Micro-Level Production of Durable Inequality -- A Status Diffusion Approach
Tilly (1998) theorized that persistent inequality between social categories emerge when categorical distinctions are mapped onto organizational hierarchies (e.g., male manager versus female Assistant). Routine practices from the organizational role hierarchies make categorical distinctions hard to replace. Previous research has yet to thoroughly delineate the mechanism. The current study, drawing from status diffusion theories (Berger and Fişek 2006; Ridgeway 1991), propose and test a status process that makes categorical inequality endure. Using a modified status construction experiment (Ridgeway et al. 1998), I systematically examine whether role hierarchies are sufficient in making arbitrary categorical distinctions differentiated in perceived status and competence. Results show that the categorical membership consistently associated with a superior role was widely perceived as having higher status. Yet, participants did not develop stereotypes differentiating the two group in competence. The study also shows that different exposures to the role hierarchy affect status diffusion. Future implications and limitations are discussed.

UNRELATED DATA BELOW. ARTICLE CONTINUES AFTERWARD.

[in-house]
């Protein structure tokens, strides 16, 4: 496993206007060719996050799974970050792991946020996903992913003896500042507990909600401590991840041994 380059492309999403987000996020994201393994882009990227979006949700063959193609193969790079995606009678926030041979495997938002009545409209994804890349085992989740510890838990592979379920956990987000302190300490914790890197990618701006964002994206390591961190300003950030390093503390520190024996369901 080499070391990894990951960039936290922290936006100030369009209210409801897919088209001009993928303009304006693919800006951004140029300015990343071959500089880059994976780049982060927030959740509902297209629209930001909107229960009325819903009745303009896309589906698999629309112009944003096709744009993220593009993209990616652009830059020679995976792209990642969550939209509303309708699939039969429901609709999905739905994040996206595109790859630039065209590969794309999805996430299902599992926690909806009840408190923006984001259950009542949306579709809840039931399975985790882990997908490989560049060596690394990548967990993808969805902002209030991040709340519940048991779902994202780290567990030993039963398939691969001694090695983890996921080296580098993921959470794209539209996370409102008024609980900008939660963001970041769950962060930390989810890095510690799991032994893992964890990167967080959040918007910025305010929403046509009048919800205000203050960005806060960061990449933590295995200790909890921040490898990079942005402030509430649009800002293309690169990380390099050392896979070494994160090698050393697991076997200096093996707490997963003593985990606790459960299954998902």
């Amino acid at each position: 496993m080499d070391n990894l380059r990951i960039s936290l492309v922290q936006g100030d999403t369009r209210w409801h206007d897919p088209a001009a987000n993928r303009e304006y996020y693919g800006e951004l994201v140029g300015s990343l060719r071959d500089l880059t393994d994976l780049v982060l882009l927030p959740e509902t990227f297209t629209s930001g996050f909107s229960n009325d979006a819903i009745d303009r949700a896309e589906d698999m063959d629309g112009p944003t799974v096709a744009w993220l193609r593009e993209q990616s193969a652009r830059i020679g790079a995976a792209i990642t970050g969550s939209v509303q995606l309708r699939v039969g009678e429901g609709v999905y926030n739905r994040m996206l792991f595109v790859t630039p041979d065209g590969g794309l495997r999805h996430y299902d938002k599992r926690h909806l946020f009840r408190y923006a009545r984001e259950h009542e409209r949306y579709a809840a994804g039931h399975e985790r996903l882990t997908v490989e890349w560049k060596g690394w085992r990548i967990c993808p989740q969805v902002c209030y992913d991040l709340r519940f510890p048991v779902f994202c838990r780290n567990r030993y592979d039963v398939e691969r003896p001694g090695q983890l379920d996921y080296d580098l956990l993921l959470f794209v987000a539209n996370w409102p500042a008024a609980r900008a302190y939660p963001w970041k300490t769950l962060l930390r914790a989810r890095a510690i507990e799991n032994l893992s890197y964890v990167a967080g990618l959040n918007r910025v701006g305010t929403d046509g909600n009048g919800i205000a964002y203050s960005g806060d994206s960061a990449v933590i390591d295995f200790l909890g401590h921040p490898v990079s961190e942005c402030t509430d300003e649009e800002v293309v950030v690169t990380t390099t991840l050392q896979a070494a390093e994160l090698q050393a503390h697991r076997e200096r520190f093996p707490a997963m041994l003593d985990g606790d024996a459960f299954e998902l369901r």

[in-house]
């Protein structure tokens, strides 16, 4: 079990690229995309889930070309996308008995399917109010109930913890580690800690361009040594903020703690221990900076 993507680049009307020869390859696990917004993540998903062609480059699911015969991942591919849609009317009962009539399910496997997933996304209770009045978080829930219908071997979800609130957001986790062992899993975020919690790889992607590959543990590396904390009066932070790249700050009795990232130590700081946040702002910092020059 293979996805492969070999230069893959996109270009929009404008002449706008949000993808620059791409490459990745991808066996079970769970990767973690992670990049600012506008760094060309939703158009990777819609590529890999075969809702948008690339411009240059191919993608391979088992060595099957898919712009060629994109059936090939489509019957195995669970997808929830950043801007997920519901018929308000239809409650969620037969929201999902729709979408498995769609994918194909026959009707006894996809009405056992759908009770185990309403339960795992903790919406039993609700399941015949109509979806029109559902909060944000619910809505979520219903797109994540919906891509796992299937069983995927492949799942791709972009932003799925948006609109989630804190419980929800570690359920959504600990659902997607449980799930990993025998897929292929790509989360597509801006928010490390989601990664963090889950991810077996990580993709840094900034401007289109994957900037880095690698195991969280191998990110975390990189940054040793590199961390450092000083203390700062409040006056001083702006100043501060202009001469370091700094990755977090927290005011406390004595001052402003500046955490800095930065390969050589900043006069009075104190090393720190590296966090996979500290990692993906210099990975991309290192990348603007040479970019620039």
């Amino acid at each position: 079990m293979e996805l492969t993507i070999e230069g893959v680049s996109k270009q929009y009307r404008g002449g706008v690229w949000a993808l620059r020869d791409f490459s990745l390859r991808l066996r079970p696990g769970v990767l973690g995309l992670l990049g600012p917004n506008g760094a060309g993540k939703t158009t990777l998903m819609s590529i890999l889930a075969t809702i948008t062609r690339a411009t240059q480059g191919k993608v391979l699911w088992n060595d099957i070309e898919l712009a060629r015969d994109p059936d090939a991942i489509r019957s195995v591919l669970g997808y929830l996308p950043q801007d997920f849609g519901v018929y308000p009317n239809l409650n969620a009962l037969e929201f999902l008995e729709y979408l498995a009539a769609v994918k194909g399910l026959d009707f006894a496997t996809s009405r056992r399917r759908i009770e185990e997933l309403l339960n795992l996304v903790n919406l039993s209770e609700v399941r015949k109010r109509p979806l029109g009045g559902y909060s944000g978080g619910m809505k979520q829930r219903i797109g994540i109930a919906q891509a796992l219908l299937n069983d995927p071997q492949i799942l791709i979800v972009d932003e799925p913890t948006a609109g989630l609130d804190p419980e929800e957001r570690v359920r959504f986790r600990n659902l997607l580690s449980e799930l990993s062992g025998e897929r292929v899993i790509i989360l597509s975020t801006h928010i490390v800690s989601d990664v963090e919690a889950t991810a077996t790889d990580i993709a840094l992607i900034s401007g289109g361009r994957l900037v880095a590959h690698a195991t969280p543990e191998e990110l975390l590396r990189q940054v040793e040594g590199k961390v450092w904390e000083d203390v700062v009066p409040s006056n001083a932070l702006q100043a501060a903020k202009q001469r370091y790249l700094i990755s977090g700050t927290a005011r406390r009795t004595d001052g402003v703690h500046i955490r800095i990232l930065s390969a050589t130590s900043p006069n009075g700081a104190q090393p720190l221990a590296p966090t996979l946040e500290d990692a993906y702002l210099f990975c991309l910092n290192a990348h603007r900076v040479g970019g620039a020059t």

ASA Social Psychology Graduate Student Investigator Award (honorable mention)
2023 60th Midwest Sociological Society Graduate Student Paper Competition Award (First Place)
Currently under review at Social Psychology Quarterly